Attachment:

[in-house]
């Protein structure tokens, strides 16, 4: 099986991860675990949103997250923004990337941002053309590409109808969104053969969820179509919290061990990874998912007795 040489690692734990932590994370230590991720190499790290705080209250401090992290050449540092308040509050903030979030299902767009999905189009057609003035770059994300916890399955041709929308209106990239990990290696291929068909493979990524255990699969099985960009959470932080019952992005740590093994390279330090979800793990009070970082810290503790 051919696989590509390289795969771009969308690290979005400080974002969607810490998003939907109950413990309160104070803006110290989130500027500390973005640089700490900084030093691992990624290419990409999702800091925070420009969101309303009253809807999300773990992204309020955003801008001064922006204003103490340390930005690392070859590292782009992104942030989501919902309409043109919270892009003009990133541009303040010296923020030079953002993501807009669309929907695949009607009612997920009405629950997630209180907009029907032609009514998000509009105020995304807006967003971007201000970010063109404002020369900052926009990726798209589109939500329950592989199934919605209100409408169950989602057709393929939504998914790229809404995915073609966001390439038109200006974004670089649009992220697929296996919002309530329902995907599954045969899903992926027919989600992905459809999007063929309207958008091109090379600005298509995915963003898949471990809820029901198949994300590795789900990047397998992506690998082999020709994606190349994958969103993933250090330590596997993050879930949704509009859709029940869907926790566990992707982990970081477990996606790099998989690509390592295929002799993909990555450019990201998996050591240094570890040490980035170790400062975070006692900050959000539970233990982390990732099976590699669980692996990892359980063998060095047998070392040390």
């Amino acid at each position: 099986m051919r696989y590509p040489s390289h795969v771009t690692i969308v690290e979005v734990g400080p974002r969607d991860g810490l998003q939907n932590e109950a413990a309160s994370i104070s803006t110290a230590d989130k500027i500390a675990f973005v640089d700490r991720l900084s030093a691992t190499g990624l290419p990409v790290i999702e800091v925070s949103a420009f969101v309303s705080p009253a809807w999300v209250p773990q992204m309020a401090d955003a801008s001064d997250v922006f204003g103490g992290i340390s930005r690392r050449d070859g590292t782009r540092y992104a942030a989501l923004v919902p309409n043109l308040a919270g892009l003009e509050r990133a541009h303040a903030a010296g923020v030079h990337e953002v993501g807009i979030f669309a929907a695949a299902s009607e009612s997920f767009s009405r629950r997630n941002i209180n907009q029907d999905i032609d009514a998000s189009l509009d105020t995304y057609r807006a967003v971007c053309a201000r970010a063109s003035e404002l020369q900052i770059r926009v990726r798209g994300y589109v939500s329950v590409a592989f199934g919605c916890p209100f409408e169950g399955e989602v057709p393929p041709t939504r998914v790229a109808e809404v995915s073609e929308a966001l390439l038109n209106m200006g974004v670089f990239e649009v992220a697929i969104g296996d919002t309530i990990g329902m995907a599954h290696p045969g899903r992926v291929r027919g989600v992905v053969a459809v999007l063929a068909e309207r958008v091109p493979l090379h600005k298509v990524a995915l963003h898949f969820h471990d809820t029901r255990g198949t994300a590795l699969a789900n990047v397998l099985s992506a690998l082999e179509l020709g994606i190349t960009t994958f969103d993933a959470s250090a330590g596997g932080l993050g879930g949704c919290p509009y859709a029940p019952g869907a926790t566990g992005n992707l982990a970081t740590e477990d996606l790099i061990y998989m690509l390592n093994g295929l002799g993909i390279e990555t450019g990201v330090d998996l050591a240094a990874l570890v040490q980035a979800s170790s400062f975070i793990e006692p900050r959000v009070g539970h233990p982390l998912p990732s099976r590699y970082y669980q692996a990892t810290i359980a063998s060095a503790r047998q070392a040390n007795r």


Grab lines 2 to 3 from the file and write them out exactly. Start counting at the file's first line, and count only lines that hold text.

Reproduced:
């Protein structure tokens, strides 16, 4: 099986991860675990949103997250923004990337941002053309590409109808969104053969969820179509919290061990990874998912007795 040489690692734990932590994370230590991720190499790290705080209250401090992290050449540092308040509050903030979030299902767009999905189009057609003035770059994300916890399955041709929308209106990239990990290696291929068909493979990524255990699969099985960009959470932080019952992005740590093994390279330090979800793990009070970082810290503790 051919696989590509390289795969771009969308690290979005400080974002969607810490998003939907109950413990309160104070803006110290989130500027500390973005640089700490900084030093691992990624290419990409999702800091925070420009969101309303009253809807999300773990992204309020955003801008001064922006204003103490340390930005690392070859590292782009992104942030989501919902309409043109919270892009003009990133541009303040010296923020030079953002993501807009669309929907695949009607009612997920009405629950997630209180907009029907032609009514998000509009105020995304807006967003971007201000970010063109404002020369900052926009990726798209589109939500329950592989199934919605209100409408169950989602057709393929939504998914790229809404995915073609966001390439038109200006974004670089649009992220697929296996919002309530329902995907599954045969899903992926027919989600992905459809999007063929309207958008091109090379600005298509995915963003898949471990809820029901198949994300590795789900990047397998992506690998082999020709994606190349994958969103993933250090330590596997993050879930949704509009859709029940869907926790566990992707982990970081477990996606790099998989690509390592295929002799993909990555450019990201998996050591240094570890040490980035170790400062975070006692900050959000539970233990982390990732099976590699669980692996990892359980063998060095047998070392040390």
């Amino acid at each position: 099986m051919r696989y590509p040489s390289h795969v771009t690692i969308v690290e979005v734990g400080p974002r969607d991860g810490l998003q939907n932590e109950a413990a309160s994370i104070s803006t110290a230590d989130k500027i500390a675990f973005v640089d700490r991720l900084s030093a691992t190499g990624l290419p990409v790290i999702e800091v925070s949103a420009f969101v309303s705080p009253a809807w999300v209250p773990q992204m309020a401090d955003a801008s001064d997250v922006f204003g103490g992290i340390s930005r690392r050449d070859g590292t782009r540092y992104a942030a989501l923004v919902p309409n043109l308040a919270g892009l003009e509050r990133a541009h303040a903030a010296g923020v030079h990337e953002v993501g807009i979030f669309a929907a695949a299902s009607e009612s997920f767009s009405r629950r997630n941002i209180n907009q029907d999905i032609d009514a998000s189009l509009d105020t995304y057609r807006a967003v971007c053309a201000r970010a063109s003035e404002l020369q900052i770059r926009v990726r798209g994300y589109v939500s329950v590409a592989f199934g919605c916890p209100f409408e169950g399955e989602v057709p393929p041709t939504r998914v790229a109808e809404v995915s073609e929308a966001l390439l038109n209106m200006g974004v670089f990239e649009v992220a697929i969104g296996d919002t309530i990990g329902m995907a599954h290696p045969g899903r992926v291929r027919g989600v992905v053969a459809v999007l063929a068909e309207r958008v091109p493979l090379h600005k298509v990524a995915l963003h898949f969820h471990d809820t029901r255990g198949t994300a590795l699969a789900n990047v397998l099985s992506a690998l082999e179509l020709g994606i190349t960009t994958f969103d993933a959470s250090a330590g596997g932080l993050g879930g949704c919290p509009y859709a029940p019952g869907a926790t566990g992005n992707l982990a970081t740590e477990d996606l790099i061990y998989m690509l390592n093994g295929l002799g993909i390279e990555t450019g990201v330090d998996l050591a240094a990874l570890v040490q980035a979800s170790s400062f975070i793990e006692p900050r959000v009070g539970h233990p982390l998912p990732s099976r590699y970082y669980q692996a990892t810290i359980a063998s060095a503790r047998q070392a040390n007795r």